Russell Brown (from ptwatercraft.com) recently told me about a fuel efficient motor powered trimaran in his neck of the woods. He thought this would be a very interesting boat for many small trimaran enthusiasts.
He was right!
Russell then introduced me to Brandon Davis, the owner and operator of Turn Point Design, a unique shop in Port Townsend, Washington that specializes in fabricating parts for watercraft. Brandon has 20 years experience in the marine trades and has created the fascinating power trimaran you’re about to see here for one of his clients.
Brandon’s business specializes in creating 3d computer cutting of tooling, molds and parts for composite applications. He has produced custom parts for some very sophisticated boats over the last three years, including 100+ parts and tools for racers in the America’s Cup.
With this in mind, I asked Brandon if he could share a little about this very unique trimaran. And he generously shares some great info with us here (many thanks Brandon :-) The renderings and photos below are courtesy of BOTH Brandon Davis and Russell Brown)!
A Fuel-Efficient Motor Powered Trimaran in Port Townsend
by Brandon Davis
First boat was a Hobie 14. Been crazy about multihulls since. I spent 7 years as an international fisheries observer– glorified fish accountant. Mostly worked in the Bearing Sea, Gulf of Alaska, West Coast of the US, and Southern Indian Ocean.
My wife and I started/ran a charter sailing/kayak business in the San Juans for 5 years. The boat was a Cross 50 trimaran (Pelican – now Moxie) with kayaks on top– we offered 3 and 5 day sailing mothership tours aboard. That was a very tough business– got out of that and started a small CNC cutting business in the San Juan Islands.
In 2006 I started cutting parts and molds/tooling for BMW/Oracle– first for the AC32 monohulls and after that for the AC33 trimaran. I am heading to NZ shortly to work on the new AC45 catamarans being built by BMW/Oracle racing (Core Builders).
The idea of a better power boat really came when operating a couple small power boats professionally in the San Juans. Both these power boats (Aluminum workboat with a 120 hp 4-stroke & Safe Boat with twin 50 hp four strokes) were considered very fuel efficient but only obtained 3 miles per gallon on the water on a good day— cruising at 20 knots.
They were also extremely uncomfortable with large chop. I thought there had to be a better way. Then I went for a ride on Russell Brown’s power catamaran. It had a very comfortable ride and sipped fuel. I was hooked on the idea of building the ultimate efficient power boat.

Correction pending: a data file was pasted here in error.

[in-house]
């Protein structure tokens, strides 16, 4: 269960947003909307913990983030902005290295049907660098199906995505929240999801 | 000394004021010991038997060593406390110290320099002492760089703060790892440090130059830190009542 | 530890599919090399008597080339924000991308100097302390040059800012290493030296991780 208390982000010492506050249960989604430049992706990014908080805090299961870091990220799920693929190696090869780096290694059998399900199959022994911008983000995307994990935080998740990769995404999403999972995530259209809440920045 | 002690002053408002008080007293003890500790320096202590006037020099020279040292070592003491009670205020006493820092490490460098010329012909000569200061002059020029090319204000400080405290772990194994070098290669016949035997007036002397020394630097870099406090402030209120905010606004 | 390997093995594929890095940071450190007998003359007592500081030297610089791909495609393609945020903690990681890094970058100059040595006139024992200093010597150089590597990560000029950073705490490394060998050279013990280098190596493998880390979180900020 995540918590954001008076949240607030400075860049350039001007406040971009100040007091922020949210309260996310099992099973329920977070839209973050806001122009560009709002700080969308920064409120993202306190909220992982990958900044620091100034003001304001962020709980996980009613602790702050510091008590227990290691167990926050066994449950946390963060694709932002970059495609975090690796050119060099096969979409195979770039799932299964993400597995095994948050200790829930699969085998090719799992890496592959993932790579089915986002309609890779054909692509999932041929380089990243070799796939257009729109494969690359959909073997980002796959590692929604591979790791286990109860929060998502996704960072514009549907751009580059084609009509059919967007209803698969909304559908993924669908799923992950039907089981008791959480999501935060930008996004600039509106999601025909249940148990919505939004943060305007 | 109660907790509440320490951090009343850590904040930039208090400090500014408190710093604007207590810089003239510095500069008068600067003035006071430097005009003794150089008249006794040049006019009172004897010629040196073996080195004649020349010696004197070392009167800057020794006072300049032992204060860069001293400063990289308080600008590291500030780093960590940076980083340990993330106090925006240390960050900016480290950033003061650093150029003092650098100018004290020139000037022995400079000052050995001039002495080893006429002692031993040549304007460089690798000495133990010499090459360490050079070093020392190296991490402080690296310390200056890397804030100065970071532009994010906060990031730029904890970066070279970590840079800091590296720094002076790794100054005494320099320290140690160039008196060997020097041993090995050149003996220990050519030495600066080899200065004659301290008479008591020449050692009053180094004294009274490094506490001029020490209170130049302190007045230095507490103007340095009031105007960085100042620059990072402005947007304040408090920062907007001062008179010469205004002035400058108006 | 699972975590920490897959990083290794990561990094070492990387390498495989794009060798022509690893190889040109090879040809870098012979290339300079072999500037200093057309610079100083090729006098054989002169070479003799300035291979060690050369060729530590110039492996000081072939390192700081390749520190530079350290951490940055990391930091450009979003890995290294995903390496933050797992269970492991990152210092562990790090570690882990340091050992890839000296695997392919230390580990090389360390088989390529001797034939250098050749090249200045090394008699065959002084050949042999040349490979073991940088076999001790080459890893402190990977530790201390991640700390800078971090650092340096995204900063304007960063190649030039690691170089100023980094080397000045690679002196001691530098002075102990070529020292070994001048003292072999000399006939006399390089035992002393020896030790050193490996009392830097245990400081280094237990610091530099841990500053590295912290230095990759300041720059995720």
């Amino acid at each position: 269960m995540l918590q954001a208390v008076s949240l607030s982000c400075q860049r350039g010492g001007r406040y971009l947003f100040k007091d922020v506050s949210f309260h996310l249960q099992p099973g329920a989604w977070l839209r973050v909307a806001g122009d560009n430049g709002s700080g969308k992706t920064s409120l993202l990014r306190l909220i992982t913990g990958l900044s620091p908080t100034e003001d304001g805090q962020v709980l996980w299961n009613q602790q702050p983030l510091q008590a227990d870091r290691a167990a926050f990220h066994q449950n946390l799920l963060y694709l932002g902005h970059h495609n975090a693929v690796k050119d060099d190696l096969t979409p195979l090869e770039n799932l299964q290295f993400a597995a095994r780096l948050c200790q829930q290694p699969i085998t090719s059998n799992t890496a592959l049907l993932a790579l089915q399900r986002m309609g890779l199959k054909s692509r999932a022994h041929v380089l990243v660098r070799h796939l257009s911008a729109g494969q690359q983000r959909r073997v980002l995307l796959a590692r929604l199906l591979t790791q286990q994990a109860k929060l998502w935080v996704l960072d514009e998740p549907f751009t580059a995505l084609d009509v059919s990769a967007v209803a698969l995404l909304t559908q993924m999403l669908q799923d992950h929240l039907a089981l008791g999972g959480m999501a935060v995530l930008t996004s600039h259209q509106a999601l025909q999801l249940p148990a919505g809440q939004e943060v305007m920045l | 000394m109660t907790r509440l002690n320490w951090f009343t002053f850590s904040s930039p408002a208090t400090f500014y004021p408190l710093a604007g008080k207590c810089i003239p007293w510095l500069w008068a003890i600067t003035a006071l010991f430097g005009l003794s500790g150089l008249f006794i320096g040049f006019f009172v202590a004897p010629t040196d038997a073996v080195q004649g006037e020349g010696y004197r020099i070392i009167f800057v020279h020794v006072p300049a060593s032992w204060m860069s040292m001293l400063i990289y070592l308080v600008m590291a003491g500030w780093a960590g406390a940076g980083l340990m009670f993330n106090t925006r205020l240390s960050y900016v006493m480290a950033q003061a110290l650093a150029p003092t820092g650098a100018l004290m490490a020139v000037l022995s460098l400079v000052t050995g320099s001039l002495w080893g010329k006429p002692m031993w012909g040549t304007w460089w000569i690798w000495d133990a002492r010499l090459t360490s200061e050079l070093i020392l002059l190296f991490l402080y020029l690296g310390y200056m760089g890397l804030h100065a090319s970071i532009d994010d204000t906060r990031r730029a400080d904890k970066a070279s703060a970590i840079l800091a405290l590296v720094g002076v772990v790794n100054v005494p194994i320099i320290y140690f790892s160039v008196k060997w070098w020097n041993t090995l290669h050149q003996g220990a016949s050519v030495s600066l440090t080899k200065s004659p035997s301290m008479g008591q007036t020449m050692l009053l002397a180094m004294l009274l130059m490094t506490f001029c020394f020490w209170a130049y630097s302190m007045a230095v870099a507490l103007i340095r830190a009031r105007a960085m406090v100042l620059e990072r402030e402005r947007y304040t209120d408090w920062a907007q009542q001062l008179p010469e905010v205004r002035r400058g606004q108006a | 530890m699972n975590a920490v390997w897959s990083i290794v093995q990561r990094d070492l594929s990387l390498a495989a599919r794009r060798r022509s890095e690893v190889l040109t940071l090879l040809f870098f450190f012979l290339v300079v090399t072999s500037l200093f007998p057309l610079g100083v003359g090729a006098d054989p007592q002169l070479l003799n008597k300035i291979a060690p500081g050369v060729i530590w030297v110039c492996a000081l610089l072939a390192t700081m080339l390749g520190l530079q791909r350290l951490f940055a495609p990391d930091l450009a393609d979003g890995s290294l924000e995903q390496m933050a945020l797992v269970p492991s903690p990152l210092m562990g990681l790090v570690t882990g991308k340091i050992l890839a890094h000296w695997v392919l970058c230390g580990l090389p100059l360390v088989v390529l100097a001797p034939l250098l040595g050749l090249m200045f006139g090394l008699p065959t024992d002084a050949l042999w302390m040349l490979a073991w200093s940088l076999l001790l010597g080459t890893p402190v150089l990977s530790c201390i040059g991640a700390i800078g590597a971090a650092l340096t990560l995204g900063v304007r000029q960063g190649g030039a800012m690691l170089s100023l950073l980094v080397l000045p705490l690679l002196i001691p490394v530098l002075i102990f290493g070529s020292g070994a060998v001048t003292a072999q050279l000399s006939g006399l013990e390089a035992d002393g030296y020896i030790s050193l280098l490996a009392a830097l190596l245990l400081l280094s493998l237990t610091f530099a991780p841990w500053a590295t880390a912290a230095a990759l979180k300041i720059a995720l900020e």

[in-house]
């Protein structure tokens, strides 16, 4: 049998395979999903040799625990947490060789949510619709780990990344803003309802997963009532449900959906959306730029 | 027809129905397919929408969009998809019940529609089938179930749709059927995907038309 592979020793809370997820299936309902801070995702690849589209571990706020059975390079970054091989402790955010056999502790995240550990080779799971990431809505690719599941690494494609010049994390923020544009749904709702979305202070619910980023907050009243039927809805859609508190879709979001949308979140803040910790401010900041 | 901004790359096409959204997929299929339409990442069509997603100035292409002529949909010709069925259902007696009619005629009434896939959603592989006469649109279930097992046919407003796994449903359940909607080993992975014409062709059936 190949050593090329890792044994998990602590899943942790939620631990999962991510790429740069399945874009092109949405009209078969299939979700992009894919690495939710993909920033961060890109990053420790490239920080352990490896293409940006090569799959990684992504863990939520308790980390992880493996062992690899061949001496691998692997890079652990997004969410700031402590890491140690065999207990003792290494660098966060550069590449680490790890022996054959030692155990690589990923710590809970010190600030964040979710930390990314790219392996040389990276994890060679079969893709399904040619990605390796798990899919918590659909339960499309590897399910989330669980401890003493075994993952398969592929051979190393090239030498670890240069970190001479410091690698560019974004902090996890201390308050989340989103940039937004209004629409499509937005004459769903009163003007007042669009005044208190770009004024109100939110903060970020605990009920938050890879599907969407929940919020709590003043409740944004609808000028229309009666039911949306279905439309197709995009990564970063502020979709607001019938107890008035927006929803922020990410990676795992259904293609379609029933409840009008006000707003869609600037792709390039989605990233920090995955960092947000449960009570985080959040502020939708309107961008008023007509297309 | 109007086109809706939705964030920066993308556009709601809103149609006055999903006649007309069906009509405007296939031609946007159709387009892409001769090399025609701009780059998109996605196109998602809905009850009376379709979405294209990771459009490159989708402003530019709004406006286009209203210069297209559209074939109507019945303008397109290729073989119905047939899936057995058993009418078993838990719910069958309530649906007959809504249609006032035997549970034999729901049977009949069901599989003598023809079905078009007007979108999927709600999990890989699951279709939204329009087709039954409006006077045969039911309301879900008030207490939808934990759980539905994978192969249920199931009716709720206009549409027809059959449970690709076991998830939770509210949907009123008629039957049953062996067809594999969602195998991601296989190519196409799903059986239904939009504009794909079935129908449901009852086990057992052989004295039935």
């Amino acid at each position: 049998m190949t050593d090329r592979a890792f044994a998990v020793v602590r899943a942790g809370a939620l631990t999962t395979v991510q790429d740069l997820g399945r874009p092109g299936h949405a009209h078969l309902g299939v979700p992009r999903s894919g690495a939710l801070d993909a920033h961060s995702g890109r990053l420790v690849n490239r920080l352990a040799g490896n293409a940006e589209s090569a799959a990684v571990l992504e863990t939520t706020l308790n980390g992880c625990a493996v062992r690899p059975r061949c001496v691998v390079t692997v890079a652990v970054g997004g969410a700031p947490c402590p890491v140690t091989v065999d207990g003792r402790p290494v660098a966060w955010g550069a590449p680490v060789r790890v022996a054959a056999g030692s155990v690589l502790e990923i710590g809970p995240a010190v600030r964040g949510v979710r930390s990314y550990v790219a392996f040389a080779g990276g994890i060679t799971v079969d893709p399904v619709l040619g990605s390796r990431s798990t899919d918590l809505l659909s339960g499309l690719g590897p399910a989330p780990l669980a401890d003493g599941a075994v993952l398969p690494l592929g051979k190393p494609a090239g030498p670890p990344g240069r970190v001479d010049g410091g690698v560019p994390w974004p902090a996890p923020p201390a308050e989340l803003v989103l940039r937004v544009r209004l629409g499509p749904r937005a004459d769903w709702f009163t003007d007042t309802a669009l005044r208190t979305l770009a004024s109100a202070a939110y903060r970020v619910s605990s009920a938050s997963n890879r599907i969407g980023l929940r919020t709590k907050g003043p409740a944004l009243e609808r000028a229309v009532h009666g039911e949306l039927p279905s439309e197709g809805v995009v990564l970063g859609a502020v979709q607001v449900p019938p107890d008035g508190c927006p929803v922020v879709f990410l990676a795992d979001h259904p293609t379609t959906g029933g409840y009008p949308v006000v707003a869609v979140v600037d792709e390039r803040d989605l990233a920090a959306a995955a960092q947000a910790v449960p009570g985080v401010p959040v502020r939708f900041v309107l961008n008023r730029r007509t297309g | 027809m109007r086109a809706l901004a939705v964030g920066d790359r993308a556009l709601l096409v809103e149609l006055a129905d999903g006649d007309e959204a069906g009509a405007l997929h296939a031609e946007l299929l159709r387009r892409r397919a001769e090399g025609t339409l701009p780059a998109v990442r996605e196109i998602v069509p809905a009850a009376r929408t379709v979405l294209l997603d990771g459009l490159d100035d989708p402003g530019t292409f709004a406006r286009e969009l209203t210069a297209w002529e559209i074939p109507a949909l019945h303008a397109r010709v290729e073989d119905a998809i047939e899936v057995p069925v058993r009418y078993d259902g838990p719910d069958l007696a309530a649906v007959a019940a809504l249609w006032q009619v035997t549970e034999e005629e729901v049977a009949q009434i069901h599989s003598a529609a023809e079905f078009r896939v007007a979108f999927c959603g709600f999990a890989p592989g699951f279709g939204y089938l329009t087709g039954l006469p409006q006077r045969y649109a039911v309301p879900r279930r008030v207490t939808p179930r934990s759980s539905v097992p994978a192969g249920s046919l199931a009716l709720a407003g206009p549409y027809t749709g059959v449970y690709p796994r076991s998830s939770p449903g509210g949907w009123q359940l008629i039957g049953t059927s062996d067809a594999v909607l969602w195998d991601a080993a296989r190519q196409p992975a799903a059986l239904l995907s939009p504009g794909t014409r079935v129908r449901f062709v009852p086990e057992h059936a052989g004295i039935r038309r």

This trimaran was a collaboration between myself and its owner — Nigel Oswald. He is a moth sailor and wanted an efficient powerboat to get around in the islands with his family. We brainstormed quite a bit, read as much as we could about Nigel Iren’s Voyager and the Earthrace trimaran … and consulted quite a bit with Russell Brown on his experiences with similar craft.
The goal was to make a power boat that was as efficient cruising at 20+ knots as possible. It must be able to operate comfortably in small chop … whereas many planning boats of this size become very uncomfortable.
The boat would be for transporting people on the water from point A to B as efficiently as possible — not a weekend toy — but a boat to transport people in most any kind of weather quickly and efficiently.
The boat is 24-feet long but only weighs 250 lbs (500 lbs with motor, fuel, and all other bits). We were pretty sure that we could get to 20 knots with a narrow displacement hull shape and 20 hp if the hulls were slender enough and we kept the weight down — from Russell’s experiences.
The foils are designed to take the boat past 30 knots and allow it to cruise very economically at 22 knots. They are designed with a movable top bearing so that the angle of attack of the foils can be changed while under way to adjust for speed and sea state.
Ideally, they will lift 80% of the boat weight and allow the main hull to ride on a flat planning surface on the main hull. It would be impossible without the foils, to make such a long narrow surface plane (unless you throw way too much hp at it). The goal is to have this flat surface control the pitch of the boat, which will also ultimately control the angle of attack of the main foils.
The boat is designed to carry 3 adults or 2 adults plus two children. There is a provision for turning the seats into a berth, or taking them out and turning the whole cockpit into a long storage area/ pickup truck bed.
The lifting hydrofoils have not been installed on the boat yet … but without them the boat is able to cruise at 20 knots with a 20 hp motor. It should do 30+ knots with the foils. But it was also important to us that the boat could perform well without foils.
It took my shop about 3 months of work (spread out over 8 months) to complete the prototype. The hydrofoils and foil trunks are installed, but we still need to put the windscreen on and install the bearings for the hydrofoils when time and money are available. We have learned quite a bit so far with the prototype and hope to make some later changes to refine the boat.